California insurance exchange reports 94,500 application starts

Insurers tell consumers about their new options in the state's health insurance exchange at a recent health fair in East Los Angeles.
(Gary Friedman/Los Angeles Times)

After two weeks of open enrollment, Californians have started nearly 95,000 applications for health insurance through the state’s new exchange.

Covered California, the state marketplace, announced the latest figures Tuesday and it said consumer interest in the federal healthcare law remains strong.

State officials had previously reported 43,616 complete and partial applications for the first five days of enrollment through Oct. 5. These latest numbers would indicate more than 50,000 new applications through Oct. 12.


Those applications could reflect a household with more than one person. The state didn’t provide further details.

Both Web traffic and call volume eased somewhat during the second week. Unique Web visits to dropped from 987,000 over the first five days to 603,000 last week. Calls slipped from 59,000 to 46,000, but the average wait time improved significantly to less than two minutes.

Covered California said it wouldn’t release actual enrollment figures until next month for people choosing private insurance or getting coverage through an expansion of Medi-Cal, the state’s Medicaid program.

Full coverage: Obamacare rolls out

The open enrollment period lasts until March 31, though consumers who want coverage to start Jan. 1 will have to select health plans by Dec. 15. Many experts think exchanges will face an influx of consumers just prior to the December deadline.

The state has been scrambling to train enough enrollment counselors to offer in-person assistance. Tuesday, it said 279 enrollment counselors are in place and 3,824 are awaiting certification.

Covered California has said it needs about 16,000 enrollment counselors statewide.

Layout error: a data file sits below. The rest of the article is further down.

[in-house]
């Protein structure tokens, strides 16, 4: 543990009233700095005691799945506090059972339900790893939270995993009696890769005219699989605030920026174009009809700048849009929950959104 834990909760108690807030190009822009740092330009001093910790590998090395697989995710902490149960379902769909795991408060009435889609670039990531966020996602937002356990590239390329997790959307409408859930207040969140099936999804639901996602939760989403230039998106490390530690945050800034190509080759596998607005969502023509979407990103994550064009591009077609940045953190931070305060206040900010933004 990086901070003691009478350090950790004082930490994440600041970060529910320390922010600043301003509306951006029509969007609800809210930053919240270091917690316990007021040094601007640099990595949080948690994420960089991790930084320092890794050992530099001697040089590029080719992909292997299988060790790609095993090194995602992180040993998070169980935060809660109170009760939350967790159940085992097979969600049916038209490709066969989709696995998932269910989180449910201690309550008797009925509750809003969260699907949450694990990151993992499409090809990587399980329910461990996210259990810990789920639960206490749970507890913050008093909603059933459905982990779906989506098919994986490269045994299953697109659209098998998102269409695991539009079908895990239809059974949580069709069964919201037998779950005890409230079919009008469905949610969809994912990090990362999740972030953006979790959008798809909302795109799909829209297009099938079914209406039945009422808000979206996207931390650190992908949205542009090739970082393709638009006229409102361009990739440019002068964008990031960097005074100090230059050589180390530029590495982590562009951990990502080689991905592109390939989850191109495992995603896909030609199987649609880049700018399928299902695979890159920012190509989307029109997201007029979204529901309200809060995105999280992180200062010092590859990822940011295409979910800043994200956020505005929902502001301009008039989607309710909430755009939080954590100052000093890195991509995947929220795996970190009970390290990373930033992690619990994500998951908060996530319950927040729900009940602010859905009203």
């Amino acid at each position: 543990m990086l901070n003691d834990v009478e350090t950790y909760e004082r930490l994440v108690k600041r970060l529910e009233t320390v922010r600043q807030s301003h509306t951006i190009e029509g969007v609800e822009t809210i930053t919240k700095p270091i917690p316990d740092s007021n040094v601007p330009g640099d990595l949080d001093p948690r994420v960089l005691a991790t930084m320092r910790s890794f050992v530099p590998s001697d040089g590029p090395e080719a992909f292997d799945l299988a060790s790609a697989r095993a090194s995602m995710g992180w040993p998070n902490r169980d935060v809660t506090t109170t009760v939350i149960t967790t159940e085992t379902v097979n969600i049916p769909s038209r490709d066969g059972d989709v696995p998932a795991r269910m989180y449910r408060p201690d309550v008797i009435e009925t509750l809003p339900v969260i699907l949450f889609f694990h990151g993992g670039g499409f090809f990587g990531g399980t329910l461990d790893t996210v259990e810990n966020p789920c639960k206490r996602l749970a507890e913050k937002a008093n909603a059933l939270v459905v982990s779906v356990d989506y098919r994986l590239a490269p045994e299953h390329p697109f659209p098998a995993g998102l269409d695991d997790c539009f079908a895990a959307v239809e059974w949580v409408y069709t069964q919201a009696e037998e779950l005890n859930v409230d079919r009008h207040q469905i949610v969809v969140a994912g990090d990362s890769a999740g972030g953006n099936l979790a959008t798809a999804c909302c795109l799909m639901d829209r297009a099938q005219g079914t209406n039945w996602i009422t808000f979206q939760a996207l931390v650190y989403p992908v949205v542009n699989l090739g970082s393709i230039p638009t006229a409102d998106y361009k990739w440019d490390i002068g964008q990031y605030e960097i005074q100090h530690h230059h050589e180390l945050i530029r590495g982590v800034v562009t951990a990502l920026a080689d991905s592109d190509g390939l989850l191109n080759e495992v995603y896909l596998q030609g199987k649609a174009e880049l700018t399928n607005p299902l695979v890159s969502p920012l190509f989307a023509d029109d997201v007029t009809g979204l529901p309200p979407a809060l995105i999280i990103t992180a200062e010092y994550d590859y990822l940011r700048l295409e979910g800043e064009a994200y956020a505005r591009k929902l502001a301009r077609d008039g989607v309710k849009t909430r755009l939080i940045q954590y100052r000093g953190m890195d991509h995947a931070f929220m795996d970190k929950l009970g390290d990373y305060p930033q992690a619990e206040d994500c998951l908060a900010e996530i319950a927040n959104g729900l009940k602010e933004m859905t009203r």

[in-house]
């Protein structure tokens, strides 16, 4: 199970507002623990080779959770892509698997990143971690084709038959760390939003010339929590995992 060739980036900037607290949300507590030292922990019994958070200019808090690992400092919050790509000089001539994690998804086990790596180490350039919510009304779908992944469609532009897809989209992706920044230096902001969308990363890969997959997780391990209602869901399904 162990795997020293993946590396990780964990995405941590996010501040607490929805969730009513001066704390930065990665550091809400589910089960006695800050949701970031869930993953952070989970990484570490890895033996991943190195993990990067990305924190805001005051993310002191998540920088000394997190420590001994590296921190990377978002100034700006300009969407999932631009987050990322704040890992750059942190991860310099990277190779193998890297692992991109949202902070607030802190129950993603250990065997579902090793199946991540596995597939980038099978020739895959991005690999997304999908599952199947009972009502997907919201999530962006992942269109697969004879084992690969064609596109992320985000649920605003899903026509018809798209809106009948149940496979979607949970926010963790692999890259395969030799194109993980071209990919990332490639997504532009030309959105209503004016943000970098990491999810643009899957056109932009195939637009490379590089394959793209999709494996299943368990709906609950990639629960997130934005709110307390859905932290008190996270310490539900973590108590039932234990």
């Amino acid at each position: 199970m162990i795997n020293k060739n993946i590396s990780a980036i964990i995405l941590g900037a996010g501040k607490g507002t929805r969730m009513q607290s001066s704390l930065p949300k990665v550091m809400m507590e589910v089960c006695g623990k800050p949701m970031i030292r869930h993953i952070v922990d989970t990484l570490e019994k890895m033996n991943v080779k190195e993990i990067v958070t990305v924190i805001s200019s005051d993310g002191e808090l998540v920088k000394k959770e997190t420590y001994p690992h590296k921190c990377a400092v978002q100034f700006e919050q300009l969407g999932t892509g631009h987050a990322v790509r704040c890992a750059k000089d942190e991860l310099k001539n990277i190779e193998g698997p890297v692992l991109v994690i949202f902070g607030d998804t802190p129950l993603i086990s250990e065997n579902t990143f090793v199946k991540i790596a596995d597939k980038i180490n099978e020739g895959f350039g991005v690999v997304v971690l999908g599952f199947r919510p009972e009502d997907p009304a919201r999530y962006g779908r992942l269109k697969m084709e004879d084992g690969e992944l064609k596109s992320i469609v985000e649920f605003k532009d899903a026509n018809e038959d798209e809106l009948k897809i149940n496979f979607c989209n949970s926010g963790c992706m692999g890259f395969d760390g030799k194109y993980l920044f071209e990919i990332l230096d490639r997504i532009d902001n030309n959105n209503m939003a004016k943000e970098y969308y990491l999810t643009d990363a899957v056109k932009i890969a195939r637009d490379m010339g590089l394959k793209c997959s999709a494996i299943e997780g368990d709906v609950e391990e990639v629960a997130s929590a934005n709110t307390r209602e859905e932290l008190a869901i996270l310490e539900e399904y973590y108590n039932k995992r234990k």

Officials said they have also certified 1,295 insurance agents to help with enrollment out of 17,768 agents who have applied.

Nationwide, the initial rollout of Obamacare has been marred by severe technical glitches at the federal exchange website, and to a lesser degree at the 14 states running their own online marketplaces.

Covered California has struggled to get an online search tool up and running so consumers can check what doctors and hospitals are included in specific health plans.

That feature is considered vital because many insurers in California have sharply limited the number of medical providers in their network to help hold down premiums in the exchange.

The state took the provider search tool offline Oct. 9, and an exchange spokeswoman said it’s expected to return soon after improvements are made.

Starting in January, most Americans must have health insurance or pay a penalty. In 2014, the tax fine is $95 per adult or 1% of household income, whichever is greater. The fines increase in future years.

Premium subsidies are available for many lower- and middle-income people who make less than four times the federal poverty level — or about $46,000 for individuals and up to about $94,000 for a family of four.

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